I'm not suggesting that truth is necessarily relative and mutable. In Shoah, Claude Lanzmann's epic examination of the Holocaust, or in The Sorrow and the Pity, Marcel Ophul's unrelenting probe of French collaboration with the Nazis, or in The Mills of the Gods, Beryl Fox's early unravelling of American policy in Vietnam, what's true is palpably obvious, and it's not hard to separate right from wrong. However, in every instance, good and evil are given an all-too-human face speaking an all-too-human language -- being deceitful, being sincere, rationalizing, confessing, attacking, defending. And, once again, we get pulled into this torrent of words, wondering not just about the historical battle for truth but also about something a lot more immediate and personal -- how we would have lined up in the fight.

By contrast, the worst documentaries have no sense of discovery. Instead, they begin with a set of assumptions and select the facts to fit the premise. Broadcast journalism abounds with this stuff. A popular model: Find a victim (of war, of cancer, of abuse, anything will do); tell his sad story; get him to cry on camera; voilà, you've got yourself a sensitive doc on a sensitive topic. There's nothing dishonest about this, it's just pat and easy and, consequently, uninvolving. These predicable pieces are so focused on the destination that they forget about the journey.

And that's completely wrong-headed, as smart directors know. That's why the "stalkumentary" works so well -- Michael Rubbo trying to corral Fidel Castro in Waiting for Fidel, Michael Moore on the heels of Roger Smith in Roger and Me. There, the goal is never reached, but who cares when the journey is such a hoot -- wonderful satiric fun.

Which brings me to another reason for my love affair. Documentaries are just so various. They come in all sizes and types, perhaps because there's no right way to make them -- nothing that corresponds to fiction's basic three-act structure. In other words, the form is as flexible as the content. Sure, the filmmakers themselves will debate this contention, arguing heatedly about, say, the merits of voiceover narration versus unintrusive vérité. But it seems to me that both can work, and have worked, superbly. Donald Brittain used voiceover, and the effect was poetic. Fred Wiseman never does, and finds the same poetry through other means, although it takes him considerably longer.

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However, length too is infinitely adjustable. Lanzmann's Shoah clocks in at 9½ hours, but not a second feels expendable. Brittain's Ladies and Gentlemen, Mr. Leonard Cohen runs a mere 45 minutes, yet the film seems as nuanced as its hero. The same flexibility applies to content. In Peter Davis's encyclopedic Hearts and Minds, the scope widens to embrace the entire Vietnam generation, with everyone from the politicians to the grunts held to account. Conversely, in Nicolas Philbert's intimate Etre et Avoir, the setting shrinks to a one-room schoolhouse, and the subject to a single extraordinary teacher, quietly engaged in an equally intense struggle for the hearts and minds of his young pupils.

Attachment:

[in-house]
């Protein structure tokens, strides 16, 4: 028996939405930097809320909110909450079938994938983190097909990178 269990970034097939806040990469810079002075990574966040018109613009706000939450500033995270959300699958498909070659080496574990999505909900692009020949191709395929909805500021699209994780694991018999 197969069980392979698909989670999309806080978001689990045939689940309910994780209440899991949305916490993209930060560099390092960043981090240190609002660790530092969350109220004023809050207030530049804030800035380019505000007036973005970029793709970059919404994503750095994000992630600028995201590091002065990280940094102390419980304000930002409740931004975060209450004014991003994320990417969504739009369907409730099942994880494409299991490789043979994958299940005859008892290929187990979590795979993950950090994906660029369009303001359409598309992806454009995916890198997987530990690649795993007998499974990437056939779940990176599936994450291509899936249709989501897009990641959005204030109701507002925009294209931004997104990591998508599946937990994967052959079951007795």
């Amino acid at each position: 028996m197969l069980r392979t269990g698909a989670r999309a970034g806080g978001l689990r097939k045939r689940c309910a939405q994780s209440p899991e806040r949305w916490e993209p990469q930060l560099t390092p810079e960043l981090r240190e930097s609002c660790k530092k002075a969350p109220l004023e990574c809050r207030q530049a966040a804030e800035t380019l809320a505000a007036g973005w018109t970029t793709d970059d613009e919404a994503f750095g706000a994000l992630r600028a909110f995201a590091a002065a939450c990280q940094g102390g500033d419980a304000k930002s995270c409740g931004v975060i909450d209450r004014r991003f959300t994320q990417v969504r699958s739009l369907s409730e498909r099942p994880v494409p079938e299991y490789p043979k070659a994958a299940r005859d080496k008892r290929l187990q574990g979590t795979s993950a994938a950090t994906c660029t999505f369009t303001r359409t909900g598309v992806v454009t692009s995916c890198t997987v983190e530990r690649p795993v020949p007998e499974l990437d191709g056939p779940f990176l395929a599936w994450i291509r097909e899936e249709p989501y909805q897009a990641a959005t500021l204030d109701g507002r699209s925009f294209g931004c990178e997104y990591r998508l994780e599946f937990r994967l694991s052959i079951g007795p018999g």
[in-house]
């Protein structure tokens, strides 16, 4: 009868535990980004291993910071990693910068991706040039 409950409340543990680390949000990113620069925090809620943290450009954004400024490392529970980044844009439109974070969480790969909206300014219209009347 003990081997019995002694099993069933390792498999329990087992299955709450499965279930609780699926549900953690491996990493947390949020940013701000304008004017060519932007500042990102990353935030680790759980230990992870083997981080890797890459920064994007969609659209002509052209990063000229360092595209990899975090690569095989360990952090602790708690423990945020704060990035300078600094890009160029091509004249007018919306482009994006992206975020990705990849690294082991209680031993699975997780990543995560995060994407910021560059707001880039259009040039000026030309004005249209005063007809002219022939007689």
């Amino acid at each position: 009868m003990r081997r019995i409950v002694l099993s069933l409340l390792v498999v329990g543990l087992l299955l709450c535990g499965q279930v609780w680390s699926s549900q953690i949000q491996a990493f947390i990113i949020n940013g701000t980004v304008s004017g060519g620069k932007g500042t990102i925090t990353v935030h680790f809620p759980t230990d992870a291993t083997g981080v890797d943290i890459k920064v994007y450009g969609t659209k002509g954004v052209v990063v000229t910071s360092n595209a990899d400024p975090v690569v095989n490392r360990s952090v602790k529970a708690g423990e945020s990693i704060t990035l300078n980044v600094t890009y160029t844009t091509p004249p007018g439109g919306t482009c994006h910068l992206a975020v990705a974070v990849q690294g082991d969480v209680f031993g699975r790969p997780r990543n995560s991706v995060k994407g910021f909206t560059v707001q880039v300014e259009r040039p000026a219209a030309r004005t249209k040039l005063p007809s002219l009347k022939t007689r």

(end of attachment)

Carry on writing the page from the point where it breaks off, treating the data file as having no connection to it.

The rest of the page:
Do documentaries have to be wordy? Usually, since talking heads are revealing. But even here there are glorious exceptions. In Phantom India, the character under study is the whole subcontinent and, over its six-hour duration, Louis Malle lets his eloquent camera do almost all the talking -- we look on transfixed. Ditto for Robert Flaherty in his seminal Nanook of the North, a film that preserves a vanishing culture in its steady and silent gaze. With Malle and Flaherty and certainly Dziga-Vertov in his aptly-titled Man with a Movie Camera, the documentary is primarily an act of seeing -- words give way to imagery, and the emotion resides in the picture. Obviously, this is crucial when animal, not human, nature is under scrutiny. Winged Migration is a recent and lovely example: Barely a syllable is spoken, yet the sights are breathtaking and the drama intense.

Yes, documentaries are a many-splendoured thing. And resilient too. Even when debased, they cling to a vestige of their power. The current spate of reality-TV shows is the documentary at its most bastardized -- there, the content is inane and the artifice transparent, as hand-picked contestants get shamelessly coached through a concocted game. But the doc's magic survives even in Survivor, or at least some tiny glimmer of it -- in a gesture, a glance, a word, a precious second that sneaks through the cracks of contrivance. That's what I wait for, and what I cherish -- that second is where my love affair began.

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About the Author
Film critic

Rick Groen is a film critic for The Globe and Mail. More